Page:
Asteroid in September Not as Dangerous as Dinosaur Killer
Sixty-six million years ago, a 6-mile-wide asteroid smashed into what is now the Gulf of Mexico. Red-hot debris blasted into the atmosphere and fell back to Earth, causing planet-wide fires. After that, dust and soot filled the air for years, blocking most of the sunlight from the surface of the planet. The net result is that about 75% of life on Earth, including all dinosaurs, went extinct.
On Sept. 9 this year, asteroid 2006 QV89 will come calling. While its size, a mere 130 feet across, makes it far less dangerous than the dinosaur killer, if it hit a major city, it certainly would destroy most or all of it and kill perhaps millions of people. But you probably don’t need to worry too much. NASA and the European Space Agency (ESA) estimates there is only a 1 in 7,299 chance it will strike Earth. Their best estimate is that it will miss Earth by more than 4 million miles. That’s more than 16 times the moon’s distance from us.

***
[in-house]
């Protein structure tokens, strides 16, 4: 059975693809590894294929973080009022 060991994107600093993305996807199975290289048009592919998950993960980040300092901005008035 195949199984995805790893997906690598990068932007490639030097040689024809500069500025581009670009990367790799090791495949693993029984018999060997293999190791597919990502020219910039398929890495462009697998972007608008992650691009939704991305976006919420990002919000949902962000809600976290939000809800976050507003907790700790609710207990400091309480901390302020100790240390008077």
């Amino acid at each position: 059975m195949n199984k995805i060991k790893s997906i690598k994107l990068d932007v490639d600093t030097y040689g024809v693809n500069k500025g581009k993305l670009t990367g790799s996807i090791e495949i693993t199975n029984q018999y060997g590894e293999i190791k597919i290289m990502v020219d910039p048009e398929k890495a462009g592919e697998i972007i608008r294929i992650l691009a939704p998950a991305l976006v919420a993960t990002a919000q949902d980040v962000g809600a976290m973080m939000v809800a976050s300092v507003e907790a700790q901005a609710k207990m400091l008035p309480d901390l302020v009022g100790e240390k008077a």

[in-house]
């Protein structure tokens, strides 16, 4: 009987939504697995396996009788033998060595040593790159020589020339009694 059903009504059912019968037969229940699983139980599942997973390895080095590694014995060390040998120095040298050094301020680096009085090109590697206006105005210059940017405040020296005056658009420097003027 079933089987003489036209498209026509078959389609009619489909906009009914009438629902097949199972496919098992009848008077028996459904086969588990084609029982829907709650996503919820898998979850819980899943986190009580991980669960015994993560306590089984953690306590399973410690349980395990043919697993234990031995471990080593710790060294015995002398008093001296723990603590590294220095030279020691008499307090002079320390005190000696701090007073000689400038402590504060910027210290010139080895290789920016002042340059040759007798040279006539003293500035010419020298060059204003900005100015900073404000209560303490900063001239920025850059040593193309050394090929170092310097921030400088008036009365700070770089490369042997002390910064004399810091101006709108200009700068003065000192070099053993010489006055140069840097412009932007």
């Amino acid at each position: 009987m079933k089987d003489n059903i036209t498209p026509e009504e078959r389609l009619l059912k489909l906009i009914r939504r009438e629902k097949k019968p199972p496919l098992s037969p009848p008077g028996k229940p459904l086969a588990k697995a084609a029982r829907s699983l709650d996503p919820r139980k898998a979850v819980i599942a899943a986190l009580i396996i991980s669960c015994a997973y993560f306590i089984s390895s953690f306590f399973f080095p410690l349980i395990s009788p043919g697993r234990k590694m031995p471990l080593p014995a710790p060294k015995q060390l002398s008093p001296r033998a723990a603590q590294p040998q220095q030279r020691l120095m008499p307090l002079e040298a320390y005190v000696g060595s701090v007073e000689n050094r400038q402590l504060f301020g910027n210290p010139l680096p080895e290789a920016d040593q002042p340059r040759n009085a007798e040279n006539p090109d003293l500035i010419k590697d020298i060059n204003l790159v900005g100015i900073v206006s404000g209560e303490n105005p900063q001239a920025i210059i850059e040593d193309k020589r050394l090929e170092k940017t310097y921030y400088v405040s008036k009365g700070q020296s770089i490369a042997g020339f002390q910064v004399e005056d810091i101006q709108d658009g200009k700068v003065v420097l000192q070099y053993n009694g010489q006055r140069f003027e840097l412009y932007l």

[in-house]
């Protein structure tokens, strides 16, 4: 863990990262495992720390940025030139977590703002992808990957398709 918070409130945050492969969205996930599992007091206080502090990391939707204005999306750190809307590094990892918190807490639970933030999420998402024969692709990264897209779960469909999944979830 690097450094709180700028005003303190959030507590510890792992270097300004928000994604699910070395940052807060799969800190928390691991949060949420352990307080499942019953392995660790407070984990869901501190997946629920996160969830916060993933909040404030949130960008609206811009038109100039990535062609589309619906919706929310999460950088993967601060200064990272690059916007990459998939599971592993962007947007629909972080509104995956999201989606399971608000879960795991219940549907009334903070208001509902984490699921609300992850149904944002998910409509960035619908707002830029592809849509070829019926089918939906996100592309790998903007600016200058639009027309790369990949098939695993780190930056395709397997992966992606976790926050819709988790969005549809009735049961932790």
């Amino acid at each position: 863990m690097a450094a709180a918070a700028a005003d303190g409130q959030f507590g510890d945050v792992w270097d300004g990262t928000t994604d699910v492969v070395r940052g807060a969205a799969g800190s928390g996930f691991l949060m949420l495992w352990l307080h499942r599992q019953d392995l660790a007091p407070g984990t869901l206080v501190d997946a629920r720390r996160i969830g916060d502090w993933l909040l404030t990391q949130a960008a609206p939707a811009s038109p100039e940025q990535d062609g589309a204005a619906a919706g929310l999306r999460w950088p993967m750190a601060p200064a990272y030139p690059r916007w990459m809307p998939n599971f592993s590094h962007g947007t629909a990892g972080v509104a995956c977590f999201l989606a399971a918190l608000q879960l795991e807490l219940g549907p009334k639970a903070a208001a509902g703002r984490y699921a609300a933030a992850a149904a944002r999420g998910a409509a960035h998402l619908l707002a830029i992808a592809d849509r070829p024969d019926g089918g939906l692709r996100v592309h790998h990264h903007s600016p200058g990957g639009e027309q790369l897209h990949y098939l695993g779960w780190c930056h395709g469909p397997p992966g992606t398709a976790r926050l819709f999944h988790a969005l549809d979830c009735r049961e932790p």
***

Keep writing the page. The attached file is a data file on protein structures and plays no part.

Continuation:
ESA keeps a tally of known asteroids that pose a collision risk with Earth. You can find it at http://neo.ssa.esa.int/risk-page. While this 1 in 7,300 risk isn’t very high, an asteroid designated 2010 RF12 poses a 1 in 16 chance of collision with Earth on Sept. 5, 2095. While that asteroid is less than 35 feet across, it will create a spectacular sight if it does enter our atmosphere, and it still could cause considerable damage.
No other known asteroid poses a significant risk in the near future, so this upcoming near-miss will be our closest dance with asteroid destruction for a while.
Until the next asteroid with a high collision risk is discovered.